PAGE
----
Background: It is believed that patients who undergo thyroidectomy for Graves' disease are more likely to experience postoperative hypocalcemia than patients undergoing total thyroidectomy for other indications. However, no study has directly compared these two groups of patients. The aim of this study was to determine whether there was an increased incidence or severity of postoperative hypocalcemia in patients who underwent thyroidectomy for Graves' disease. Methods: An institutional review board-approved database was created of all patients who underwent thyroidectomy from 1998 to 2009 at the Johns Hopkins Hospital. There were a total of 68 patients with Graves' disease who underwent surgery. Fifty-five patients who underwent total thyroidectomy were randomly selected and served as control subjects. An analysis was conducted that examined potential covariates for postoperative hypocalcemia, including age, gender, ethnicity, preoperative alkaline phosphatase level, size of goiter, whether parathyroid tissue or glands were present in the specimen, and the reason the patient underwent surgery. Specific outcomes examined were calcium levels on postoperative day 1, whether or not patients experienced symptoms of hypocalcemia, whether or not Rocaltrol was required, the number of calcium tablets prescribed upon discharge, whether or not postoperative tetany occurred, and calcium levels 1 month after discharge. Results: Each outcome was analyzed using a logistic regression. Graves' disease patients had a significantly (p-value<0.001) higher odds of greater number of calcium tablets prescribed upon discharge. Further, 6 of 68 patients with Graves' disease and no patient in the control group were readmitted with tetany (p=0.033). There was a trend, though not significant, toward patients with Graves' disease having a higher prevalence of hypocalcemia the day after thyroidectomy and 1 month later. Conclusions: Patients with Graves' disease are more likely to require increased dosages of calcium as well as experience tetany postoperatively than patients undergoing total thyroidectomy for other indications. This suggests that patients operated upon for Graves' disease warrant close followup as both inpatients and outpatients for signs and symptoms of hypocalcemia.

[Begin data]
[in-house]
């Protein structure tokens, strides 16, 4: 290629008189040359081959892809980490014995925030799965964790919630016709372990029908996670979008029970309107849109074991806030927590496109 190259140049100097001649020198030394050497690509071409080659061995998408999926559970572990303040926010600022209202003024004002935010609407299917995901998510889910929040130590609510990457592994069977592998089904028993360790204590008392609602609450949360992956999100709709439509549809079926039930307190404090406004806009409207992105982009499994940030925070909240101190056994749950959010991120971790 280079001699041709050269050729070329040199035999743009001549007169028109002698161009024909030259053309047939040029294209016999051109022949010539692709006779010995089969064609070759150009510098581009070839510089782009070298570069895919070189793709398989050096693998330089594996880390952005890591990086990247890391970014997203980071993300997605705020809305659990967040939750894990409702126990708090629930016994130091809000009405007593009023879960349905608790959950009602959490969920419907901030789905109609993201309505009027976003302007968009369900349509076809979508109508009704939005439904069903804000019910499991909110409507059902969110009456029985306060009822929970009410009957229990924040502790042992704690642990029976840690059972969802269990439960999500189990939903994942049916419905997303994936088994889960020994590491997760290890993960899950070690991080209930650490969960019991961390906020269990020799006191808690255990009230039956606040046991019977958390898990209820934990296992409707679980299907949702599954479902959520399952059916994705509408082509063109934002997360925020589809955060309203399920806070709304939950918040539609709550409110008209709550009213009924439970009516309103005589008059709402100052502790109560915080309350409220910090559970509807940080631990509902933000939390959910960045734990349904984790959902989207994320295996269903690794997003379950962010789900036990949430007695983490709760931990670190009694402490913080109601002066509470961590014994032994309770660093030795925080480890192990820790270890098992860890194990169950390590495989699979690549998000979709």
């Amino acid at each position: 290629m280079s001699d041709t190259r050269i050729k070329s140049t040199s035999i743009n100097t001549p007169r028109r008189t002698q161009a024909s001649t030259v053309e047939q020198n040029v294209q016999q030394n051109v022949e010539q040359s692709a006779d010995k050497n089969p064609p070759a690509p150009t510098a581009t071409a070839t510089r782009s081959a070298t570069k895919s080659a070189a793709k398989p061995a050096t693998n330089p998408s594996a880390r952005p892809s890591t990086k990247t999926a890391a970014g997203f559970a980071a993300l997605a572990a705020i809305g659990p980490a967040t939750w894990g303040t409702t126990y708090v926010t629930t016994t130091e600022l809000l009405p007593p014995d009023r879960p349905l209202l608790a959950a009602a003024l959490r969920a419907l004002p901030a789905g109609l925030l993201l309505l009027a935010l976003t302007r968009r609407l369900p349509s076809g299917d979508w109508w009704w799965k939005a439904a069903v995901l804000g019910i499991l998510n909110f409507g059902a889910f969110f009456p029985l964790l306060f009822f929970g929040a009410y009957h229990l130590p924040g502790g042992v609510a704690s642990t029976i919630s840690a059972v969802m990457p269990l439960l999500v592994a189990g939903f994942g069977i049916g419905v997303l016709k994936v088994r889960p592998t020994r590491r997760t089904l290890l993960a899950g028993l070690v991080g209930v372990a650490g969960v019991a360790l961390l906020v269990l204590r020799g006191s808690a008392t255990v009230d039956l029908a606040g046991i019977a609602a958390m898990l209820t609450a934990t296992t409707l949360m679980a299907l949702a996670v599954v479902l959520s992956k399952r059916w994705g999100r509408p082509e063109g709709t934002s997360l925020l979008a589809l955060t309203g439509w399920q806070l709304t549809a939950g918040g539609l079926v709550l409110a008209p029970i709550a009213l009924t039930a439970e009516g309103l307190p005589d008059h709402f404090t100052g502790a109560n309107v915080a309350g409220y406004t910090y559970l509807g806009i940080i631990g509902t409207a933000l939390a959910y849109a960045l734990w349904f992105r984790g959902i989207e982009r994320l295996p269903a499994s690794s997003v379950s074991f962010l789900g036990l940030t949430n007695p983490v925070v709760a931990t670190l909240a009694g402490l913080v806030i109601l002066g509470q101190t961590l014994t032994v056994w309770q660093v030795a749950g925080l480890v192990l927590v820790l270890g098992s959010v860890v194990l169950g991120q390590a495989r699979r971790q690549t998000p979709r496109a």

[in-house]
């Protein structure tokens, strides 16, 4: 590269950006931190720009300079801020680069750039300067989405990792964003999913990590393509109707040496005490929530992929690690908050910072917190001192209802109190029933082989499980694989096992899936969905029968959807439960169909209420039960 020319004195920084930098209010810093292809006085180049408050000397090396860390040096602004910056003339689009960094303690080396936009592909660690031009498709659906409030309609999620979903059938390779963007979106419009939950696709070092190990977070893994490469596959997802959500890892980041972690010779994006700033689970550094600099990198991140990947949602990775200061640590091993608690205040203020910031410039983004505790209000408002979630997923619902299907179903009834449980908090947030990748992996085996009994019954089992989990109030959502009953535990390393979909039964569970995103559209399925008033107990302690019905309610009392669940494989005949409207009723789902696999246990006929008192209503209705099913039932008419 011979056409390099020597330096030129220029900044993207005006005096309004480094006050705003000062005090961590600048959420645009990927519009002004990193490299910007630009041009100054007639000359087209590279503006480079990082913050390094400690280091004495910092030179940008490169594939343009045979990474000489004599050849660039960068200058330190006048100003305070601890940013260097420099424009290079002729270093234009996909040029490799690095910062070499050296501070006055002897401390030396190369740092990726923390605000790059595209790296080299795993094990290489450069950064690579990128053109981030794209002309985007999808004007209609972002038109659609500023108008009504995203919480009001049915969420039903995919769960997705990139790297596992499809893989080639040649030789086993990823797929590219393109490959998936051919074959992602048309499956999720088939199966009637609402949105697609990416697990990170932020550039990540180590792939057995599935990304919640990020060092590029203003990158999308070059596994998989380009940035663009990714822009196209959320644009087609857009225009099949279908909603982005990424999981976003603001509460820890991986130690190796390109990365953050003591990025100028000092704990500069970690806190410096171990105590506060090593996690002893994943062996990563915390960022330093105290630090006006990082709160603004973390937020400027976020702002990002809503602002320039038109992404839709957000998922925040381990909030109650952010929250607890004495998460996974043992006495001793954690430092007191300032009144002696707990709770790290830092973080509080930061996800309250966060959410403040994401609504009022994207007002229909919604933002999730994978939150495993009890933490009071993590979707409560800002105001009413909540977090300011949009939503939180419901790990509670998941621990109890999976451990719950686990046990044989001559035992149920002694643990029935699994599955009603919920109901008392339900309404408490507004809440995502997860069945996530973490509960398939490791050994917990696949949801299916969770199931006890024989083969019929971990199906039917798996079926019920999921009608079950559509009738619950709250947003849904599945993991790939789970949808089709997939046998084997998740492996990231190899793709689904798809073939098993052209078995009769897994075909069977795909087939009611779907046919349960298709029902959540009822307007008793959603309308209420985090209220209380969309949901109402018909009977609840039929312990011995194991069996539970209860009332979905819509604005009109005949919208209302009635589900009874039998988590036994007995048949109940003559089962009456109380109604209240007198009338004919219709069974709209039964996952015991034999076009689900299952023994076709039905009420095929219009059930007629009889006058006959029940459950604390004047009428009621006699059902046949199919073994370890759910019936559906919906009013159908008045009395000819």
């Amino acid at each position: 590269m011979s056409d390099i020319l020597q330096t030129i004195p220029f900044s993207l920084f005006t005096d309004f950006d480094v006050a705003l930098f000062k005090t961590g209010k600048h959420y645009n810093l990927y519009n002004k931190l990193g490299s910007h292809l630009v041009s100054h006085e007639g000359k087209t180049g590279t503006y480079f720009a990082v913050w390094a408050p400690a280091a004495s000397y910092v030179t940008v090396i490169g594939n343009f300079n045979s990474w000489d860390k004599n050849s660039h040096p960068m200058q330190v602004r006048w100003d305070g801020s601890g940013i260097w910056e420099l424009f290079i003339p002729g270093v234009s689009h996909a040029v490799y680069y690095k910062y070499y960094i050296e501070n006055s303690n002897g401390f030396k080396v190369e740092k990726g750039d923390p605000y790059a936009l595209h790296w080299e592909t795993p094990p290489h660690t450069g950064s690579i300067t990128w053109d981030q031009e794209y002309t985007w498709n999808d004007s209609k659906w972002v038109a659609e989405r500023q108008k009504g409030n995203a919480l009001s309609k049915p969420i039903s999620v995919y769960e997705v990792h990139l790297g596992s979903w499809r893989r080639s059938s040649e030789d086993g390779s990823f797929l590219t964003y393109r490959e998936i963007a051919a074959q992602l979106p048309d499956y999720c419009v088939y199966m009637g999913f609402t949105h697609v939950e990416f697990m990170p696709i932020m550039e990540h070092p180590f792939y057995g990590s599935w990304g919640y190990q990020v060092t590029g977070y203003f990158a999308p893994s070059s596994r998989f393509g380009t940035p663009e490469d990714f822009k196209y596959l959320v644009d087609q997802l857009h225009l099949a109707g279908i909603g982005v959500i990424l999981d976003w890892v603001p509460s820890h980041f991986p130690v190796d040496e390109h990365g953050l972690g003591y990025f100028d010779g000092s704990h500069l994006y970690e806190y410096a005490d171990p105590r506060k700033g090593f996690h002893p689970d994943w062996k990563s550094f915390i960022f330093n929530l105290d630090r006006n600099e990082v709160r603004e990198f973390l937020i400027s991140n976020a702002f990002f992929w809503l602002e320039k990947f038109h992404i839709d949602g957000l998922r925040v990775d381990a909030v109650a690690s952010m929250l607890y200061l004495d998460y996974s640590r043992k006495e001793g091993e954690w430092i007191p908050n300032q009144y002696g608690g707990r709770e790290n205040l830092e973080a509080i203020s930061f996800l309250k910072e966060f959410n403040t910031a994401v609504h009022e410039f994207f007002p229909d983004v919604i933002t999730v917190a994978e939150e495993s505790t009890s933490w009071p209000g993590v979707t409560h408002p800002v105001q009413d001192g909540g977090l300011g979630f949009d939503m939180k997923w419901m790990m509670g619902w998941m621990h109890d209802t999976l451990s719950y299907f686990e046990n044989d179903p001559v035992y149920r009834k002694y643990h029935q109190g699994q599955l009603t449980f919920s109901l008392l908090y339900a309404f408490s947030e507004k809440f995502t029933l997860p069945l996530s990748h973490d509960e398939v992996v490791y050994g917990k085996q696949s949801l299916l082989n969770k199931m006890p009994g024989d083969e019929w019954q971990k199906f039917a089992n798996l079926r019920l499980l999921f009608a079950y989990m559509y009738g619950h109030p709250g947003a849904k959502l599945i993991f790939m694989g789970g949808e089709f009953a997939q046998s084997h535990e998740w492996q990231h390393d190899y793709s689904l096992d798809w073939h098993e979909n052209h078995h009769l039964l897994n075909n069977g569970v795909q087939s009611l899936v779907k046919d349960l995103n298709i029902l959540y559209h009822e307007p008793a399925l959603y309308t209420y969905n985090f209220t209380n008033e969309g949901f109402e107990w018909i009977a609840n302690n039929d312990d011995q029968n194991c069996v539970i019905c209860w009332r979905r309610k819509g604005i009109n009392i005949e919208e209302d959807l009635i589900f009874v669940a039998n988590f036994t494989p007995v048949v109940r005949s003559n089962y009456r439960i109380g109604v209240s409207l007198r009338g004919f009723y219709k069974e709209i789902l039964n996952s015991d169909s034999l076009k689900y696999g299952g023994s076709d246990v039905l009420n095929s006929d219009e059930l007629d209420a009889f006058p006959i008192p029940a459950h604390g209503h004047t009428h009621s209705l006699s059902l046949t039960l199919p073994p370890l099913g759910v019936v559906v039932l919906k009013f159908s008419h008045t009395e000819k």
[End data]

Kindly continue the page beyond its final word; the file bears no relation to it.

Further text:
ASJC Scopus subject areas
- Endocrinology, Diabetes and Metabolism